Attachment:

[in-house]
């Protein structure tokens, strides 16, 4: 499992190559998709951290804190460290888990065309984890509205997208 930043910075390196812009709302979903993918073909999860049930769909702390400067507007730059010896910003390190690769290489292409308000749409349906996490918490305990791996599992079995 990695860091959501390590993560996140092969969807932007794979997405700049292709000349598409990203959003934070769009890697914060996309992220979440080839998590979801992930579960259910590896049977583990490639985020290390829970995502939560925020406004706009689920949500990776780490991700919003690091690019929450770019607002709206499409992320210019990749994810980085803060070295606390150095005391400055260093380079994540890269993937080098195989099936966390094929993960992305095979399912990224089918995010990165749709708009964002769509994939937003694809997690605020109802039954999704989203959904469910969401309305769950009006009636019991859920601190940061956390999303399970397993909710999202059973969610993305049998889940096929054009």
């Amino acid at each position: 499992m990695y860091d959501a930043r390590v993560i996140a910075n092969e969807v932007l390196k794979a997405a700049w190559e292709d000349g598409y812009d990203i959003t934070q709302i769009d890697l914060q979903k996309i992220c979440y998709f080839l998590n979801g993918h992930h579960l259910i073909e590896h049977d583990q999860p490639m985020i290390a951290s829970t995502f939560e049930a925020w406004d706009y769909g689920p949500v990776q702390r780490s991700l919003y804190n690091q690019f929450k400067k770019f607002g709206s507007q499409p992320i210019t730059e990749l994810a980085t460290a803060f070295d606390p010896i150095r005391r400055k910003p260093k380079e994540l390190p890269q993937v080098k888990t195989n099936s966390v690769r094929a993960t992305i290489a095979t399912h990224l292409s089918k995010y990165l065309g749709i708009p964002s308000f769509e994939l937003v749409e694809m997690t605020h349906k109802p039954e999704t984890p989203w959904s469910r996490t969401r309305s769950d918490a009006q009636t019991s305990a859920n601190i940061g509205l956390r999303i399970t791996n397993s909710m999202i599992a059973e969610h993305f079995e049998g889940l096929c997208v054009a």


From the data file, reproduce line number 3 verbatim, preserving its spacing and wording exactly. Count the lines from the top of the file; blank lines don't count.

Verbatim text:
């Amino acid at each position: 499992m990695y860091d959501a930043r390590v993560i996140a910075n092969e969807v932007l390196k794979a997405a700049w190559e292709d000349g598409y812009d990203i959003t934070q709302i769009d890697l914060q979903k996309i992220c979440y998709f080839l998590n979801g993918h992930h579960l259910i073909e590896h049977d583990q999860p490639m985020i290390a951290s829970t995502f939560e049930a925020w406004d706009y769909g689920p949500v990776q702390r780490s991700l919003y804190n690091q690019f929450k400067k770019f607002g709206s507007q499409p992320i210019t730059e990749l994810a980085t460290a803060f070295d606390p010896i150095r005391r400055k910003p260093k380079e994540l390190p890269q993937v080098k888990t195989n099936s966390v690769r094929a993960t992305i290489a095979t399912h990224l292409s089918k995010y990165l065309g749709i708009p964002s308000f769509e994939l937003v749409e694809m997690t605020h349906k109802p039954e999704t984890p989203w959904s469910r996490t969401r309305s769950d918490a009006q009636t019991s305990a859920n601190i940061g509205l956390r999303i399970t791996n397993s909710m999202i599992a059973e969610h993305f079995e049998g889940l096929c997208v054009a």